In "Songsterr: A Flash Guitar Tab Player That Might Rock, Someday" [Techcrunch] Jason Kincaid writes about Songsterr and some of it's missing (for now) features:
While the player will be a great help to many novices, it’s lacking support for a number of techniques found in more difficult songs, like slides, bends, and vibrato. There’s also no support for multiple instruments, which are found in most popular songs, and some of the tabs are incomplete (for example, the Johnny B. Goode tab omits the song’s signature intro riff). However, the company says that it will improve on these issues within the next month.
Stan Schroeder from Mashable compares Songsterr to Guitar Pro in his "Songsterr Makes Learning Guitar Tabs Easier"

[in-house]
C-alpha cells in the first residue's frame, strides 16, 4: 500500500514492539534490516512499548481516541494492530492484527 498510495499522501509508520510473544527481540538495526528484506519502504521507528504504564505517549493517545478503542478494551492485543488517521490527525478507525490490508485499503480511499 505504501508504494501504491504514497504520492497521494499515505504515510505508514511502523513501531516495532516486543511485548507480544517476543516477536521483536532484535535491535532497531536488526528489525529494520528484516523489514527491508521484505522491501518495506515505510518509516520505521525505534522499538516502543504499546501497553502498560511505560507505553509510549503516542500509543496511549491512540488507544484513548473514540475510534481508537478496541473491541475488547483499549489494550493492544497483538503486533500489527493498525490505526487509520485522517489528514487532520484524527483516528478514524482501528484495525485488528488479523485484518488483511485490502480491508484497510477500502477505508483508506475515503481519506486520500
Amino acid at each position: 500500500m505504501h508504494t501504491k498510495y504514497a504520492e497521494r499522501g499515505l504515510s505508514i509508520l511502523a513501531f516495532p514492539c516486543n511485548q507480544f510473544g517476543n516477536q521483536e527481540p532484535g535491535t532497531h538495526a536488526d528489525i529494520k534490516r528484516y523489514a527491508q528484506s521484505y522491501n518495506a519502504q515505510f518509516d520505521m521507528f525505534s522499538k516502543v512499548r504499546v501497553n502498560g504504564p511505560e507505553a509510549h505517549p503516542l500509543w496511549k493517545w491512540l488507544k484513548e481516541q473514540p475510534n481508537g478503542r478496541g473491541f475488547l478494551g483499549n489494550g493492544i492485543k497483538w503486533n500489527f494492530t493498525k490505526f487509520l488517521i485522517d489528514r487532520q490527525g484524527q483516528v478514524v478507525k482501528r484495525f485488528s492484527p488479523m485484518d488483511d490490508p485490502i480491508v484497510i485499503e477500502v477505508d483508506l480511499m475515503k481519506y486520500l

Now, Guitar Pro has an online competitor called Songsterr. On the basic level, it’s the same thing, although Songsterr creators claim their engine is more sophisticated than the one in Guitar Pro. The application lacks many advanced features found in Guitar Pro, but it at least supports various tunings and playing at half at full speed, and overall it looks slick and works great. [...] Still, kudos to the developers for good execution and a good idea. It definitely made me dig up my dusty Ibanez (and realize that 5 years of not playing does things to your style)
Stan also speaks about social features that are now missing in Songsterr:
The problem with it is that, although it’s an online application, it doesn’t really offer any social features. It’s like a desktop app translated into an online app, and as such it doesn’t offer much additional value over Guitar Pro, except for the fact that it’s free
Thanks to both authors for writing about us. We've got a lot of new feedback from readers of these posts and now have a better picture of what features to add in the upcoming release. We would also like to know your opinion on the social features mentioned by Stan. Friends, recommendations, forums? What do you think is missing in Songsterr?